There's a lot of opportunity at the intersection of social and video, yet few marketers are effectively generating results in this space. There are some great case studies, though. For one, Sprite's recent video campaign got me thinking, and I wanted to offer here an analysis on its execution.
Not a week goes by where I don't receive a call to discuss the "democratization of content" and what it means for major entertainment companies. People call and tell me that content was king, but now consumers are king and ask me what I think. Before responding whether I agree with this presumption, a follow-up question based on agreeing with the former occurs: Do I think major entertainment companies are doomed because of the Internet?
There's a great amount of buzz about "TV Everywhere" -- everywhere! And while many consumers will be thrilled to have access to the video content they pay to see at home -- everywhere -- independent content producers have good reason to worry about the "big boys" moving in on their turf. After all, wasn't the vacuum created by the lack of legal super-premium content the reason for the great success of independent video over the last four years? Not completely.
In January of this year, Publicis companies Starcom MediaVest Group and VivaKi announced a joint venture called the Pool. The first project that was announced by the Pool was identified as setting standards for online video so that it is as easy to buy and plan against as a 30-second TV spot. The Pool's leadership discussed its direction in a keynote speech at the recent IAB Digital Video forum. Two potential game-changers were mentioned during the keynote. Here they are....
Everyone understands a media buy. Its value proposition is simple to explain and it offers guaranteed distribution for your content -- a way to stand above the noise and be heard. For this reason, paid media has a cemented place in our industry, even as earned media gains popularity.
A recent Knowledge Networks study shows that use of network-produced video increased to over a third (37%) of online users -- up by more than a quarter over the previous year (27%). And that should come as no surprise, given the amount of content TV networks are now offering online. But these users of online video come in two distinct types, with very different online habits -- and different potential value to advertisers. These types are viewers of streaming video, and those who download video for viewing later on their laptop or iPod.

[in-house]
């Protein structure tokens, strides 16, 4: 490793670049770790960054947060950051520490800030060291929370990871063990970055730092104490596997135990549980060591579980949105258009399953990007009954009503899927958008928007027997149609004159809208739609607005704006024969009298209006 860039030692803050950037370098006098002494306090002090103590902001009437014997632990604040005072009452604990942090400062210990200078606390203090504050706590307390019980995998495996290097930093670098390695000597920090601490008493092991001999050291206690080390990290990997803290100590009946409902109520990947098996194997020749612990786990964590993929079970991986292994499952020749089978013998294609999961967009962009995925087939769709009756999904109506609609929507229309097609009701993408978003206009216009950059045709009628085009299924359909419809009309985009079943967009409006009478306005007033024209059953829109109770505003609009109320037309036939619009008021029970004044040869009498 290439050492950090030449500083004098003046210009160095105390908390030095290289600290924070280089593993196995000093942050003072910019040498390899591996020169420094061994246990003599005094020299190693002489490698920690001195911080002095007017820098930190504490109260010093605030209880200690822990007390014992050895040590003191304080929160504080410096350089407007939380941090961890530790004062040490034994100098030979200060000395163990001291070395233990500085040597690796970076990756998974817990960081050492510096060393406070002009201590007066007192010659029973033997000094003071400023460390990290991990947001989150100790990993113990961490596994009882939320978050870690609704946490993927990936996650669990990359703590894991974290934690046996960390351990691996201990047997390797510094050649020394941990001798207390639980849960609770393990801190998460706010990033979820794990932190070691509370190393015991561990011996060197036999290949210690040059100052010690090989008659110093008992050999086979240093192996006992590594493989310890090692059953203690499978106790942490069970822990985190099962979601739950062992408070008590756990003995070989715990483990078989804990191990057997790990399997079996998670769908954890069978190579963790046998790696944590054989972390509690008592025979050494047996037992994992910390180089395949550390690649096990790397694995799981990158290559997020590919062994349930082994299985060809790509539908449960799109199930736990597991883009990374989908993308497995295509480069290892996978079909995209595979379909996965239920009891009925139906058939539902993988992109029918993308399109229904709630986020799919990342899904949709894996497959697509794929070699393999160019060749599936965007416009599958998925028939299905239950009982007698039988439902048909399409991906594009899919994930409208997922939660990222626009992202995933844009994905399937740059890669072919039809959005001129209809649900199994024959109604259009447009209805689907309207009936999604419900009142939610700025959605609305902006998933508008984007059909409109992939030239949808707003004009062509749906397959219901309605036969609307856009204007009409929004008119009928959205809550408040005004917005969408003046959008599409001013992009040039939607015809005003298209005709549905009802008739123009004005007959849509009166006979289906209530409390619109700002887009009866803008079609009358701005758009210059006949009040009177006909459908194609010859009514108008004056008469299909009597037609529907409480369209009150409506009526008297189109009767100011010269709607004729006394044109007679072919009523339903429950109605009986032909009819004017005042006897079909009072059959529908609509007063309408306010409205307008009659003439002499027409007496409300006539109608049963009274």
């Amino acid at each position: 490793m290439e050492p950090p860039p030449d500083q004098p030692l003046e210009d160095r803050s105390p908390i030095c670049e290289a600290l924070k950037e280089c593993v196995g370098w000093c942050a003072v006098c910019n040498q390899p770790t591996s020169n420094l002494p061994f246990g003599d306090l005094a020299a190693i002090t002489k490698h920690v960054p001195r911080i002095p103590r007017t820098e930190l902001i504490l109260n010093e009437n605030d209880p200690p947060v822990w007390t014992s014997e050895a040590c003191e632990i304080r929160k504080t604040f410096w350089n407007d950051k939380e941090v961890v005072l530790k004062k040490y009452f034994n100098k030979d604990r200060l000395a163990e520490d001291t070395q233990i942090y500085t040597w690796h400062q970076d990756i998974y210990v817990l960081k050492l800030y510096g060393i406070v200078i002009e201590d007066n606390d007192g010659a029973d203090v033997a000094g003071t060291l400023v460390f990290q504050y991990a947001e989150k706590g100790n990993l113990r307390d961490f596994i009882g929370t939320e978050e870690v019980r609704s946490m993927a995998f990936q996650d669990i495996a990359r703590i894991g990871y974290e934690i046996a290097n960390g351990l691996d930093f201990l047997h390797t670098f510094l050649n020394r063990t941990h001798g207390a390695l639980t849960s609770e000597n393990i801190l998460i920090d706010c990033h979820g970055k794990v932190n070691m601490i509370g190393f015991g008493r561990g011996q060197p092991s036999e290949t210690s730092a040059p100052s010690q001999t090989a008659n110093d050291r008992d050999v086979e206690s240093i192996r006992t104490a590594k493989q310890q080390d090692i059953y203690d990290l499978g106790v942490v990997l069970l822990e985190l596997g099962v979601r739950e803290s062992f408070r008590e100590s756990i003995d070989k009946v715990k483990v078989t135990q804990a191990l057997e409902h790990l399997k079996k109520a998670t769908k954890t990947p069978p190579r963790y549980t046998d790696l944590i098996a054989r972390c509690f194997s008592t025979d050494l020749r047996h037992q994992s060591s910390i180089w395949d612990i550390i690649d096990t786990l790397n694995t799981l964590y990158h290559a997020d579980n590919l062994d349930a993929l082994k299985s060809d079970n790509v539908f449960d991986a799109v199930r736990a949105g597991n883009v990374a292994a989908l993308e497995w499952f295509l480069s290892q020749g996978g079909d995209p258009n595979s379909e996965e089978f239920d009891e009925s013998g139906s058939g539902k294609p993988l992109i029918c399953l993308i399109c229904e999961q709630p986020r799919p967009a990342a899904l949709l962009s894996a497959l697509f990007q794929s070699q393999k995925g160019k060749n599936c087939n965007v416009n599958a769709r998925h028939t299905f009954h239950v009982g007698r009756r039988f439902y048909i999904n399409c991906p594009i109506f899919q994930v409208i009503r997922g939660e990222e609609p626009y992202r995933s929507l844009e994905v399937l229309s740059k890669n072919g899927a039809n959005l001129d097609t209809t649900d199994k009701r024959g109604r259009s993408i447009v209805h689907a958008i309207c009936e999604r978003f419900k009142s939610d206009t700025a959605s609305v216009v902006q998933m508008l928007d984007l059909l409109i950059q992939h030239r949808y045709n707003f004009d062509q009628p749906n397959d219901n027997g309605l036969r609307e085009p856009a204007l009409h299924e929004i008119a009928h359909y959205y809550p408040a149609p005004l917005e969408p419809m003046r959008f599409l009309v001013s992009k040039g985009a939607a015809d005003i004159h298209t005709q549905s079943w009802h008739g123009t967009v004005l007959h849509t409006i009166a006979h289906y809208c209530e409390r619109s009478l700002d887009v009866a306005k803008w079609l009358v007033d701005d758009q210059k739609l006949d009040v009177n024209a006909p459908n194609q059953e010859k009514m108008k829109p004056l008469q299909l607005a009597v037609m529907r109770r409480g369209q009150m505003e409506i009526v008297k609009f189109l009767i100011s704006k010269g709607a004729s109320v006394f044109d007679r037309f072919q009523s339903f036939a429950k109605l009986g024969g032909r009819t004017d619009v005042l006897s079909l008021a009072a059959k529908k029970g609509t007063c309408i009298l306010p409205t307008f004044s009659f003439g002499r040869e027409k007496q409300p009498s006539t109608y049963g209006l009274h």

Is the measure of a MediaPost blogger's performance (hey, we're in the online business, everything is measured, right?) based on the level of conversation he or she can generate with a post? If so, then this writer is reasonably happy with our most recent effort. My last post, "Is The Big Shift Underway?," highlighted some interesting statistics in the growth of professionally produced, long-form video.
In the face of a tough economic climate, Stanford University's Scott Jahnke started exploring ways to increase donations from alumni. At the very outset, Jahnke knew that it was crucial to optimize the presentation format of his department's fundraising messages. In his mind, "video-plus-email" seemed to be the most engaging delivery mechanism for his campaigns.
Online video advertising is poised to be the next driver of change in advertising. The ability to run high quality video online, target them to the right audience, measure the ads' effectiveness in more meaningful ways (beyond the click), and make changes on the fly in response to performance data is an amazing leap forward. Change in whatever technology form it comes in, however, is not the source of creativity; nor is it what ultimately drives video ad effectiveness -- it's just an enabler.
In my daily dealings with major networks and other media/entertainment companies, the concern I hear most is that their departments are overwhelmed with the processes of implementing and monetizing digital video, specifically optimizing the sale of in-video ads. Workflow between ad ops, player engineering and ad sales isn't automated, causing frustration, delays and missed opportunities. Although it's tempting to look at the economy, these problems aren't really economy-related. Why, then, do they exist?